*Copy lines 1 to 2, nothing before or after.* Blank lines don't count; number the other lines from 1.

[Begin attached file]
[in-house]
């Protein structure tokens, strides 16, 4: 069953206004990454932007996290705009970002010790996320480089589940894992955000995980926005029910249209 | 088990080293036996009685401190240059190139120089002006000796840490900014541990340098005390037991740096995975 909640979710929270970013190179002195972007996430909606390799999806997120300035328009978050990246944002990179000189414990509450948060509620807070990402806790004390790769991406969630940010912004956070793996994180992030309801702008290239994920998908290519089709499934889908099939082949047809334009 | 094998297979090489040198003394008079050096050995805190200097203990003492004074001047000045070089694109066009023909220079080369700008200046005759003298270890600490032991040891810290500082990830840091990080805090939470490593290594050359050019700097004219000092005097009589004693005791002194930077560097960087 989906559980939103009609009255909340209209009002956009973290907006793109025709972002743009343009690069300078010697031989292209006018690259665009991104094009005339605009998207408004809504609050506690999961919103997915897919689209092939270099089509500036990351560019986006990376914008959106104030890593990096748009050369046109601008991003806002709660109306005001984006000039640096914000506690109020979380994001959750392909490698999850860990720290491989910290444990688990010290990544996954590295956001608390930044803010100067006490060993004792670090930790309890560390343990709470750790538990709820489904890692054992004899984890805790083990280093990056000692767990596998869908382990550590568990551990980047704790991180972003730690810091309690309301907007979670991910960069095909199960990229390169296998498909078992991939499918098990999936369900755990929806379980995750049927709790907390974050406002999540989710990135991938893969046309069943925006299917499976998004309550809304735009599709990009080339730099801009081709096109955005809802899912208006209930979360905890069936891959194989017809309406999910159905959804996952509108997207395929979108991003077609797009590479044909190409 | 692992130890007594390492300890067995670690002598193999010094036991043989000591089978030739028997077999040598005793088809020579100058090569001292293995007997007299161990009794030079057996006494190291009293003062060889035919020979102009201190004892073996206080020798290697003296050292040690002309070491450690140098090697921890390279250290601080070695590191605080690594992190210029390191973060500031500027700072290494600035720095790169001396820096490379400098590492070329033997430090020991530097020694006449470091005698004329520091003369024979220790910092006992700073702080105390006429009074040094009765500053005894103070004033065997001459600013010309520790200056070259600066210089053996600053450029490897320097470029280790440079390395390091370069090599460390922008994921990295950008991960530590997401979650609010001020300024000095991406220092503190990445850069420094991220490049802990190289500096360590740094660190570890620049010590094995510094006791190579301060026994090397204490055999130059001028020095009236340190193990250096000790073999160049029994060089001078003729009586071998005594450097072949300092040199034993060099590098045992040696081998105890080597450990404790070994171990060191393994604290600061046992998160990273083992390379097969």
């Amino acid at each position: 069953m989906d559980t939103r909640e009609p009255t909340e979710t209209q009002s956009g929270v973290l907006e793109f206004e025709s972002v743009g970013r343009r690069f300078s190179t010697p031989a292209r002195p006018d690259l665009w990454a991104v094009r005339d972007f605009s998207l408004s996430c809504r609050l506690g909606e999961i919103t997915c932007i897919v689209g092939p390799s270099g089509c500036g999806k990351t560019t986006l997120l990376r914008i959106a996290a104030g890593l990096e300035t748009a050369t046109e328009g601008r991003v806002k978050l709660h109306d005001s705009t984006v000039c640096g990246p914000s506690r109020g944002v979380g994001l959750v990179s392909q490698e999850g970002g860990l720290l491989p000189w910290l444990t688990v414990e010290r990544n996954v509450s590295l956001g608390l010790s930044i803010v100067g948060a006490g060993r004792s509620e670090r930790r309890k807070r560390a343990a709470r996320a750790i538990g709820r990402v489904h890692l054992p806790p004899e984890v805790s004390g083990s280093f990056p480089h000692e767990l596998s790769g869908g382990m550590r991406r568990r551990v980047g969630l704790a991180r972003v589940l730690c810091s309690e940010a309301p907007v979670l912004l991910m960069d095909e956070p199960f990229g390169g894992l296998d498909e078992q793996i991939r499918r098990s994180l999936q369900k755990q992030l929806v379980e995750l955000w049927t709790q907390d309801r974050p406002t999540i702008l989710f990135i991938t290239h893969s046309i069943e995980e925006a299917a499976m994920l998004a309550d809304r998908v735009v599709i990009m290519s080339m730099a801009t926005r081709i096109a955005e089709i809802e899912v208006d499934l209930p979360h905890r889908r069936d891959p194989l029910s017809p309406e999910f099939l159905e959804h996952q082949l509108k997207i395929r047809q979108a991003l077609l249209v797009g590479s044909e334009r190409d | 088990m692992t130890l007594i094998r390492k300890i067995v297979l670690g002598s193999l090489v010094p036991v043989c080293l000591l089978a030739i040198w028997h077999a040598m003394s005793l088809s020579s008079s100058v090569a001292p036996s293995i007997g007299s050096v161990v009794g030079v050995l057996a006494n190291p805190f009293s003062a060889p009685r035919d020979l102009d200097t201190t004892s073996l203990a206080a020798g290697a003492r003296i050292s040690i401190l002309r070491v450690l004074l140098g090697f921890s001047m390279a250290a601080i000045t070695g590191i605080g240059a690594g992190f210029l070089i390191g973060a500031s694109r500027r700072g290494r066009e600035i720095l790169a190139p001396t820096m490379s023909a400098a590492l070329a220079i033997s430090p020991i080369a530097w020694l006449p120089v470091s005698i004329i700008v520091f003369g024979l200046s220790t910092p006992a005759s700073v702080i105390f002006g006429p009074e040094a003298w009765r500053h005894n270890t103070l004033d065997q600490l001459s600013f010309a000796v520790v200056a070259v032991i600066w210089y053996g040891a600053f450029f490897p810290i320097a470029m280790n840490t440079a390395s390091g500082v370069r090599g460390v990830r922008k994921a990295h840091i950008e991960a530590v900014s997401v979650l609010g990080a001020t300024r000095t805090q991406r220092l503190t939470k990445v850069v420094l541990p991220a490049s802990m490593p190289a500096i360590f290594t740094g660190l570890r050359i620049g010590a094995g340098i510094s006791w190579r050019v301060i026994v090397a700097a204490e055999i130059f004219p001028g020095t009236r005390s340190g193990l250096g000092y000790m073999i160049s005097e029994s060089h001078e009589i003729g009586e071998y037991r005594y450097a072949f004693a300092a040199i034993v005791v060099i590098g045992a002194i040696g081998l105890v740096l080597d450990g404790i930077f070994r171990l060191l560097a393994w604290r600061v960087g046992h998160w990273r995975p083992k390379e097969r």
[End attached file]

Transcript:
[in-house]
């Protein structure tokens, strides 16, 4: 069953206004990454932007996290705009970002010790996320480089589940894992955000995980926005029910249209 | 088990080293036996009685401190240059190139120089002006000796840490900014541990340098005390037991740096995975 909640979710929270970013190179002195972007996430909606390799999806997120300035328009978050990246944002990179000189414990509450948060509620807070990402806790004390790769991406969630940010912004956070793996994180992030309801702008290239994920998908290519089709499934889908099939082949047809334009 | 094998297979090489040198003394008079050096050995805190200097203990003492004074001047000045070089694109066009023909220079080369700008200046005759003298270890600490032991040891810290500082990830840091990080805090939470490593290594050359050019700097004219000092005097009589004693005791002194930077560097960087 989906559980939103009609009255909340209209009002956009973290907006793109025709972002743009343009690069300078010697031989292209006018690259665009991104094009005339605009998207408004809504609050506690999961919103997915897919689209092939270099089509500036990351560019986006990376914008959106104030890593990096748009050369046109601008991003806002709660109306005001984006000039640096914000506690109020979380994001959750392909490698999850860990720290491989910290444990688990010290990544996954590295956001608390930044803010100067006490060993004792670090930790309890560390343990709470750790538990709820489904890692054992004899984890805790083990280093990056000692767990596998869908382990550590568990551990980047704790991180972003730690810091309690309301907007979670991910960069095909199960990229390169296998498909078992991939499918098990999936369900755990929806379980995750049927709790907390974050406002999540989710990135991938893969046309069943925006299917499976998004309550809304735009599709990009080339730099801009081709096109955005809802899912208006209930979360905890069936891959194989017809309406999910159905959804996952509108997207395929979108991003077609797009590479044909190409 | 692992130890007594390492300890067995670690002598193999010094036991043989000591089978030739028997077999040598005793088809020579100058090569001292293995007997007299161990009794030079057996006494190291009293003062060889035919020979102009201190004892073996206080020798290697003296050292040690002309070491450690140098090697921890390279250290601080070695590191605080690594992190210029390191973060500031500027700072290494600035720095790169001396820096490379400098590492070329033997430090020991530097020694006449470091005698004329520091003369024979220790910092006992700073702080105390006429009074040094009765500053005894103070004033065997001459600013010309520790200056070259600066210089053996600053450029490897320097470029280790440079390395390091370069090599460390922008994921990295950008991960530590997401979650609010001020300024000095991406220092503190990445850069420094991220490049802990190289500096360590740094660190570890620049010590094995510094006791190579301060026994090397204490055999130059001028020095009236340190193990250096000790073999160049029994060089001078003729009586071998005594450097072949300092040199034993060099590098045992040696081998105890080597450990404790070994171990060191393994604290600061046992998160990273083992390379097969």